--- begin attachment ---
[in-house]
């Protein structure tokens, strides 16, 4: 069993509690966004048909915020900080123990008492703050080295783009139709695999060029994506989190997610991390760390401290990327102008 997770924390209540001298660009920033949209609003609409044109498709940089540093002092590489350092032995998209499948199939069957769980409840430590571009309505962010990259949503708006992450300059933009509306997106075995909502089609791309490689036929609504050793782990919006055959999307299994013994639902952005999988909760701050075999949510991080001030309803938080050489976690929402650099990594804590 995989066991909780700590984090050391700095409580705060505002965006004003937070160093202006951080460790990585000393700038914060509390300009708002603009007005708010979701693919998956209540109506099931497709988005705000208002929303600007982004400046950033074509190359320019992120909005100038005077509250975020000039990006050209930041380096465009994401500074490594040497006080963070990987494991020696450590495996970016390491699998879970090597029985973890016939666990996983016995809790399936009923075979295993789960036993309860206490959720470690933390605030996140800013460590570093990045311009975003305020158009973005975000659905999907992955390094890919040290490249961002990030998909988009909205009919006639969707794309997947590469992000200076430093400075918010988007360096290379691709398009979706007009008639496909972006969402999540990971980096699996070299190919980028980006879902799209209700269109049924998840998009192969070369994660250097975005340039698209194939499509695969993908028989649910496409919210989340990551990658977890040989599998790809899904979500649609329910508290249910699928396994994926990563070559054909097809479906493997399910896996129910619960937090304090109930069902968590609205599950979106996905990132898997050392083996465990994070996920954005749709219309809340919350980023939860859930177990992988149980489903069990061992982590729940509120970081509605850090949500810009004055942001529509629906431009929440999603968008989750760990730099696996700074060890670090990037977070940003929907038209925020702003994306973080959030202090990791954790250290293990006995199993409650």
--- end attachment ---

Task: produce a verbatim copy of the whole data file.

[in-house]
């Protein structure tokens, strides 16, 4: 069993509690966004048909915020900080123990008492703050080295783009139709695999060029994506989190997610991390760390401290990327102008 997770924390209540001298660009920033949209609003609409044109498709940089540093002092590489350092032995998209499948199939069957769980409840430590571009309505962010990259949503708006992450300059933009509306997106075995909502089609791309490689036929609504050793782990919006055959999307299994013994639902952005999988909760701050075999949510991080001030309803938080050489976690929402650099990594804590 995989066991909780700590984090050391700095409580705060505002965006004003937070160093202006951080460790990585000393700038914060509390300009708002603009007005708010979701693919998956209540109506099931497709988005705000208002929303600007982004400046950033074509190359320019992120909005100038005077509250975020000039990006050209930041380096465009994401500074490594040497006080963070990987494991020696450590495996970016390491699998879970090597029985973890016939666990996983016995809790399936009923075979295993789960036993309860206490959720470690933390605030996140800013460590570093990045311009975003305020158009973005975000659905999907992955390094890919040290490249961002990030998909988009909205009919006639969707794309997947590469992000200076430093400075918010988007360096290379691709398009979706007009008639496909972006969402999540990971980096699996070299190919980028980006879902799209209700269109049924998840998009192969070369994660250097975005340039698209194939499509695969993908028989649910496409919210989340990551990658977890040989599998790809899904979500649609329910508290249910699928396994994926990563070559054909097809479906493997399910896996129910619960937090304090109930069902968590609205599950979106996905990132898997050392083996465990994070996920954005749709219309809340919350980023939860859930177990992988149980489903069990061992982590729940509120970081509605850090949500810009004055942001529509629906431009929440999603968008989750760990730099696996700074060890670090990037977070940003929907038209925020702003994306973080959030202090990791954790250290293990006995199993409650």